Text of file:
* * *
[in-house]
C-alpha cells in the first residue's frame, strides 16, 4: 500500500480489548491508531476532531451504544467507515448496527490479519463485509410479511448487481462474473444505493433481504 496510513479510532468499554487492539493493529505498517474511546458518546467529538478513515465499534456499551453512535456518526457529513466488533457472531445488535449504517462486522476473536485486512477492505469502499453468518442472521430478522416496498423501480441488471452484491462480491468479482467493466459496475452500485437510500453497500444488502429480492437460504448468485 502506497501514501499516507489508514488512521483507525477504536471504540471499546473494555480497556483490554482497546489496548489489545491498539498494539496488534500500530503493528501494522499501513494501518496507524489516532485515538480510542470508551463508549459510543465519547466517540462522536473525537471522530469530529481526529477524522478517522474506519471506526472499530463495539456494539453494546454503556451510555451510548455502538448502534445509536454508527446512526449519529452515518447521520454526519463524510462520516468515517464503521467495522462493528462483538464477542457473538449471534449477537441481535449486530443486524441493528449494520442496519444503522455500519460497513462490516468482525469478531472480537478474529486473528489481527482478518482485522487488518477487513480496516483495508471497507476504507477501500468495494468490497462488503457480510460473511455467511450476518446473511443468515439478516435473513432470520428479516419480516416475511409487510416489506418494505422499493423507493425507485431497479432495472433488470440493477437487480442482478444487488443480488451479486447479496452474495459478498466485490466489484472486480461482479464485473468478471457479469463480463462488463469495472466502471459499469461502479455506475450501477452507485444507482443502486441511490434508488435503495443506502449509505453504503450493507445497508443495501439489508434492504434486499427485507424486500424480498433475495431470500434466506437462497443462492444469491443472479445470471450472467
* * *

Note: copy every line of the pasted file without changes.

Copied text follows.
[in-house]
C-alpha cells in the first residue's frame, strides 16, 4: 500500500480489548491508531476532531451504544467507515448496527490479519463485509410479511448487481462474473444505493433481504 496510513479510532468499554487492539493493529505498517474511546458518546467529538478513515465499534456499551453512535456518526457529513466488533457472531445488535449504517462486522476473536485486512477492505469502499453468518442472521430478522416496498423501480441488471452484491462480491468479482467493466459496475452500485437510500453497500444488502429480492437460504448468485 502506497501514501499516507489508514488512521483507525477504536471504540471499546473494555480497556483490554482497546489496548489489545491498539498494539496488534500500530503493528501494522499501513494501518496507524489516532485515538480510542470508551463508549459510543465519547466517540462522536473525537471522530469530529481526529477524522478517522474506519471506526472499530463495539456494539453494546454503556451510555451510548455502538448502534445509536454508527446512526449519529452515518447521520454526519463524510462520516468515517464503521467495522462493528462483538464477542457473538449471534449477537441481535449486530443486524441493528449494520442496519444503522455500519460497513462490516468482525469478531472480537478474529486473528489481527482478518482485522487488518477487513480496516483495508471497507476504507477501500468495494468490497462488503457480510460473511455467511450476518446473511443468515439478516435473513432470520428479516419480516416475511409487510416489506418494505422499493423507493425507485431497479432495472433488470440493477437487480442482478444487488443480488451479486447479496452474495459478498466485490466489484472486480461482479464485473468478471457479469463480463462488463469495472466502471459499469461502479455506475450501477452507485444507482443502486441511490434508488435503495443506502449509505453504503450493507445497508443495501439489508434492504434486499427485507424486500424480498433475495431470500434466506437462497443462492444469491443472479445470471450472467